Referring now to FIG. 2C, there is again shown the line 222 which represents the applicable SNR profile (e.g., an individual SNR profile if configuring physical layer parameters per CM, a composite SNR profile for a service group if configuring physical layer parameters per service group, or a composite SNR profile for a particular physical region). Also shown is a line 226 corresponding to SNR utilization for communications with the CM(s) associated with the profile 222. Assuming the distance 228 is the minimum desired headroom, then the physical layer communication parameters resulting in line 226 are nearly optimal in the sense that there is minimal headroom on each of channels/subbands 1, 3, 4, 6, 7, 8, and only slightly more than minimal headroom on channels/subbands 2 and 5.

Physical layer parameters may be configured/coordinated using upstream and/or downstream MAP messages, upstream channel descriptors (UCDs), other MAC management messages defined in DOCSIS protocols, and/or purpose-specific messages tailored to configuring the parameters based on measured performance metrics such as SNR profiles as described in this disclosure.

FIG. 3A is a flowchart illustrating an example process for configuring a cable/DOCSIS HFC network based on SNR profiles. For clarity of illustration the process is described with reference to the network of FIG. 1 and the messages of FIG. 2A. The process begins with block 302 in which the CMTS 102 sends one or more probe messages 202 to the CMs 112 1-112 5. In block 304, each of the CMs 112 1-112 5 determines its respective SNR profile based on a received one of the messages 202, and reports the SNR profile back to the CMTS 102 in the form of a message 204. In block 306, the CMTS 102 assigns the CMs to service groups based on the SNR profiles.

In block 308, physical layer communication parameters are determined per service group and per channel/subcarrier. For example, for any particular service group, the modulation order and FEC code rate to be used on a particular subcarrier may be determined based on the worst case SNR for that subcarrier among the CMs in that particular service group. Thus, it can be seen that grouping CMs based on SNR profiles may enable configuring physical layer communications parameters to such that one or more communication parameters (throughput, reliability, etc.) is optimal, or near-optimal, for all of the CMs in the service group. For example, without such grouping by SNR profile, one CM in a particular service group may have substantially lower SNR on one or more channels/subcarriers. As a result, all CMs in that particular service group may be forced to use physical layer parameters supported by this “lowest common denominator” CM. This may result in a lot of wasted capacity for the remaining CMs.

To illustrate with a specific example: assume that CMs 112 1, 112 4, and 112 5 of FIG. 1 have sufficient SNR on channel z to support 64-QAM on channel z, but that CMs 112 2 and 112 3 only have sufficient SNR on channel z to support 16-QAM. If 112 1 is assigned to the same service group as 112 2 or 112 3, then 1121 may be forced to use 16-QAM on channel z. Conversely, if 112 1, 112 4, and 112 5 are assigned to a first service group and 112 2 and 112 3 are assigned to a second service group, then the first service group consisting of 112 1, 112 4, and 112 5 can use 64-QAM on channel z while the second service group consisting of 112 2 and 112 3 uses 16-QAM on channel z.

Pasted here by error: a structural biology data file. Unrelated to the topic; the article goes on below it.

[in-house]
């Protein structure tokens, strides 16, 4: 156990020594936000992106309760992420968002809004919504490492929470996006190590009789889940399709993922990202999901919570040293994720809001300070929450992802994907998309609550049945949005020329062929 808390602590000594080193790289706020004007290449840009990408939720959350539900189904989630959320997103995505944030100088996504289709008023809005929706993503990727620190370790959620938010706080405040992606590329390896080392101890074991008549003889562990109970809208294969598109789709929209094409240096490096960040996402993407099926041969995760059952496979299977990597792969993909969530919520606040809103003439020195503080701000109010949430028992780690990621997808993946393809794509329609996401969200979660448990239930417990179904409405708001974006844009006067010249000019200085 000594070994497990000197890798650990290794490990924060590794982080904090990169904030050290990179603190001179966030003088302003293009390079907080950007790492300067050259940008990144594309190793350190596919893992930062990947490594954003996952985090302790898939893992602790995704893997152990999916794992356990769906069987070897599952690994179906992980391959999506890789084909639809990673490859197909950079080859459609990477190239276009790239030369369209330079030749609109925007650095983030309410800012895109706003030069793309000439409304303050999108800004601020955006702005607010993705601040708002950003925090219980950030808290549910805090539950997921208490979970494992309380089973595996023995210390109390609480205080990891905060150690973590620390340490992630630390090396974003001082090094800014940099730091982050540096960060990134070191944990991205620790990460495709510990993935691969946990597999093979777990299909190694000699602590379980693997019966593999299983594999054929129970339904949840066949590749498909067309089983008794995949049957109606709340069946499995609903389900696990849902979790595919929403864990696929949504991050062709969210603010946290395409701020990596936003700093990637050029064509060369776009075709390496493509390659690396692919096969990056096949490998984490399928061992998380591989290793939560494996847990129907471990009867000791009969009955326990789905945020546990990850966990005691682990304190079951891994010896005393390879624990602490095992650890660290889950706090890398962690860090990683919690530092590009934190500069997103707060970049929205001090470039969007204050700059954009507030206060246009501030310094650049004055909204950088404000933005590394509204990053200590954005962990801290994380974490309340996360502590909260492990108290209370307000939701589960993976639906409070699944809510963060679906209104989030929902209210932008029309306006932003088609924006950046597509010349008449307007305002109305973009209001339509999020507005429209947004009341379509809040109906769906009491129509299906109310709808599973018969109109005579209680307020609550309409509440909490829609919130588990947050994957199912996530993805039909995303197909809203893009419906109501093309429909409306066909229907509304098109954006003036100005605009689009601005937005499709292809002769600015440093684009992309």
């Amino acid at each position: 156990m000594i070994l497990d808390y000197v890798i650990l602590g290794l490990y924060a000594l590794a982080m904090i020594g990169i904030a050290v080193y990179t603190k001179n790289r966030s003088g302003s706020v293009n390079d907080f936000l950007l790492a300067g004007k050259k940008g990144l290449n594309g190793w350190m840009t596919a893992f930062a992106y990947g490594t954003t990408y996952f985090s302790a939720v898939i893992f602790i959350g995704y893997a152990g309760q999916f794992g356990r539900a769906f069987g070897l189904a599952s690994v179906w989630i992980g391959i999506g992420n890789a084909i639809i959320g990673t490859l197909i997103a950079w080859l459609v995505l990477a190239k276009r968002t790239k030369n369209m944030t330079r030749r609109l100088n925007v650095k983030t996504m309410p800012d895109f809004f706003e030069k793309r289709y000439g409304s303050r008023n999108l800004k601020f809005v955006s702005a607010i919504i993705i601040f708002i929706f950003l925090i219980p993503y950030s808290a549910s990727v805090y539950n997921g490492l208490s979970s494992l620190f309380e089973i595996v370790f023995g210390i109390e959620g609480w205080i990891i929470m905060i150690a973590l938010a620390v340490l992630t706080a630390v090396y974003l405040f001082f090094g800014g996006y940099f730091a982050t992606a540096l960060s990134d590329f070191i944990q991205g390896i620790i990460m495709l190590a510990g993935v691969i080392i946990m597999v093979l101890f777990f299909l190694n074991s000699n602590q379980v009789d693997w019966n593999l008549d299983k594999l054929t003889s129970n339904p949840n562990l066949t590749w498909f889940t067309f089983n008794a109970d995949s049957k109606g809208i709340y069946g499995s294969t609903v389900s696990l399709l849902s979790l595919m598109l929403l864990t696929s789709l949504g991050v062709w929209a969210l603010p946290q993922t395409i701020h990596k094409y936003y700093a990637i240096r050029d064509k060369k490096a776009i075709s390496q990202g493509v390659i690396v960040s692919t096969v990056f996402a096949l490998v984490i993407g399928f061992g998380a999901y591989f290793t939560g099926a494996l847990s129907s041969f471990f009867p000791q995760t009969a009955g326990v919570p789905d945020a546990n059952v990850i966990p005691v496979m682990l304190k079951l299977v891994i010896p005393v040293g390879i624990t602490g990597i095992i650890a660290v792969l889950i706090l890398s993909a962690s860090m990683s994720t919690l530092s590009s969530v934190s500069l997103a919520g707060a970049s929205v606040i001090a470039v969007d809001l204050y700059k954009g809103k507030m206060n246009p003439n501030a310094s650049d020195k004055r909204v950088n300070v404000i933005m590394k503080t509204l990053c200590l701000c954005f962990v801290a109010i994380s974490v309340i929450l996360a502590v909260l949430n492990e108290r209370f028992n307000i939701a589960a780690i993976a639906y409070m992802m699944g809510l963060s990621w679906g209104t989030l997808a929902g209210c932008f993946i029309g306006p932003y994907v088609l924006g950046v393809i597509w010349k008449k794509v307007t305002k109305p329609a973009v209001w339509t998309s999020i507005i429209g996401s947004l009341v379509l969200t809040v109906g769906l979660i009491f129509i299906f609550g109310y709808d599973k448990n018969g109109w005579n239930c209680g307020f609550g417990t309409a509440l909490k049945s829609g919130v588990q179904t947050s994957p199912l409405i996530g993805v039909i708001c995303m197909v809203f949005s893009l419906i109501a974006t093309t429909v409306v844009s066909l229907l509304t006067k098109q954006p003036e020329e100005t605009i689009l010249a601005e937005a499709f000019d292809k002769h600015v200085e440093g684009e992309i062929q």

In block 310, communications between the CMTS 102 and any particular service group use the per-service-group and per-subcarrier/channel physical layer parameters determined in block 308.

FIG. 3B is a flowchart illustrating an example process for configuring a cable/DOCSIS HFC network based on location of CMs within the network. For clarity of illustration, and as a non-limiting example, the process is described with reference to the network of FIG. 1 and the messages of FIG. 2B. The process begins with block 322 in which the CMTS 102 determines a location of each of the CMs 112 1-112 5 in the network. Location of a CM 112 X may be characterized in a variety of ways including, for example: total distance of fiber and/or coaxial cable between the CMTS 102 and the CM 112 X, total attenuation between the CMTS 102 and the CM 112 X, which trunk amplifier(s) are upstream of the CM 112 X, how many coupling elements (amplifiers, splitters, directional couplers, etc.) are between the CMTS 102 and the CM 112 X, GPS coordinates, and street address. In block 324, the CMTS 102 assigns the CMs 112 1-112 5 to service groups based on their determined locations. Blocks 326 and 328 are substantially similar to blocks 308 and 310, respectively, of FIG. 3A.

The locations of the CMs 112 1-112 5 may be determined by, for example, transmitting sounding signals into the network. In order to characterize the channel with more precision, the channel sounding signal may be sent repeatedly over an interval of time and the CMs may average multiple measurements over the time interval until they can resolve identifying characteristics in the signal which indicate, for example, how many branch amplifiers and/or other coupling elements that the signal traveled through to reach the CM. In another example implementation, the CMTS may communicate with a server that stores subscriber information that associates the CMs with their geographic location (e.g., street address).

While FIGS. 3A and 3B depict SNR profiles and location as two separate bases on which to assign CMs to service groups, the two may be used in combination.

FIGS. 4A and 4B illustrate the network of FIG. 1, with different groupings of CMs based on one or both of: measured performance metric(s) and location within the HFC network.